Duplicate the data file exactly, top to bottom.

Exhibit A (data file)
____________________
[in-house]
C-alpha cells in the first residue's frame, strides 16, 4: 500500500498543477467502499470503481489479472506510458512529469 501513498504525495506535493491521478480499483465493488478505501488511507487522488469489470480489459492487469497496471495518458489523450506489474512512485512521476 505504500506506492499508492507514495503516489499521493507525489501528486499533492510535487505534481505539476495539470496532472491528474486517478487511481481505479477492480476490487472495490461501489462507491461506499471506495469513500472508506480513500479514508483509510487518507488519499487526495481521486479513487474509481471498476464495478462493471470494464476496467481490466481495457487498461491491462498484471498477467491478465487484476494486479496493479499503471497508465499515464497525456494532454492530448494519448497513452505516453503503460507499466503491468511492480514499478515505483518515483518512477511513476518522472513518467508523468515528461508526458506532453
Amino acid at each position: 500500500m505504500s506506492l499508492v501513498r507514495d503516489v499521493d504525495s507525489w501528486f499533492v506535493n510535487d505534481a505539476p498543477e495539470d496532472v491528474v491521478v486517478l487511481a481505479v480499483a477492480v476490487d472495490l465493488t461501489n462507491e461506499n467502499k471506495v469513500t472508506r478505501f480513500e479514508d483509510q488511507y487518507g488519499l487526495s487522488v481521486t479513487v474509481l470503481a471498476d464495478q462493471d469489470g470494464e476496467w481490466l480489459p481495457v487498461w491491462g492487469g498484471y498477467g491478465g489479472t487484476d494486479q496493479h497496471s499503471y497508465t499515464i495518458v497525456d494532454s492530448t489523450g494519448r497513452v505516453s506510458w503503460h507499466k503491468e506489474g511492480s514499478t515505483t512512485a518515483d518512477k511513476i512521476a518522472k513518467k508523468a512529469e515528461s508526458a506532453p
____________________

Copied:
[in-house]
C-alpha cells in the first residue's frame, strides 16, 4: 500500500498543477467502499470503481489479472506510458512529469 501513498504525495506535493491521478480499483465493488478505501488511507487522488469489470480489459492487469497496471495518458489523450506489474512512485512521476 505504500506506492499508492507514495503516489499521493507525489501528486499533492510535487505534481505539476495539470496532472491528474486517478487511481481505479477492480476490487472495490461501489462507491461506499471506495469513500472508506480513500479514508483509510487518507488519499487526495481521486479513487474509481471498476464495478462493471470494464476496467481490466481495457487498461491491462498484471498477467491478465487484476494486479496493479499503471497508465499515464497525456494532454492530448494519448497513452505516453503503460507499466503491468511492480514499478515505483518515483518512477511513476518522472513518467508523468515528461508526458506532453
Amino acid at each position: 500500500m505504500s506506492l499508492v501513498r507514495d503516489v499521493d504525495s507525489w501528486f499533492v506535493n510535487d505534481a505539476p498543477e495539470d496532472v491528474v491521478v486517478l487511481a481505479v480499483a477492480v476490487d472495490l465493488t461501489n462507491e461506499n467502499k471506495v469513500t472508506r478505501f480513500e479514508d483509510q488511507y487518507g488519499l487526495s487522488v481521486t479513487v474509481l470503481a471498476d464495478q462493471d469489470g470494464e476496467w481490466l480489459p481495457v487498461w491491462g492487469g498484471y498477467g491478465g489479472t487484476d494486479q496493479h497496471s499503471y497508465t499515464i495518458v497525456d494532454s492530448t489523450g494519448r497513452v505516453s506510458w503503460h507499466k503491468e506489474g511492480s514499478t515505483t512512485a518515483d518512477k511513476i512521476a518522472k513518467k508523468a512529469e515528461s508526458a506532453p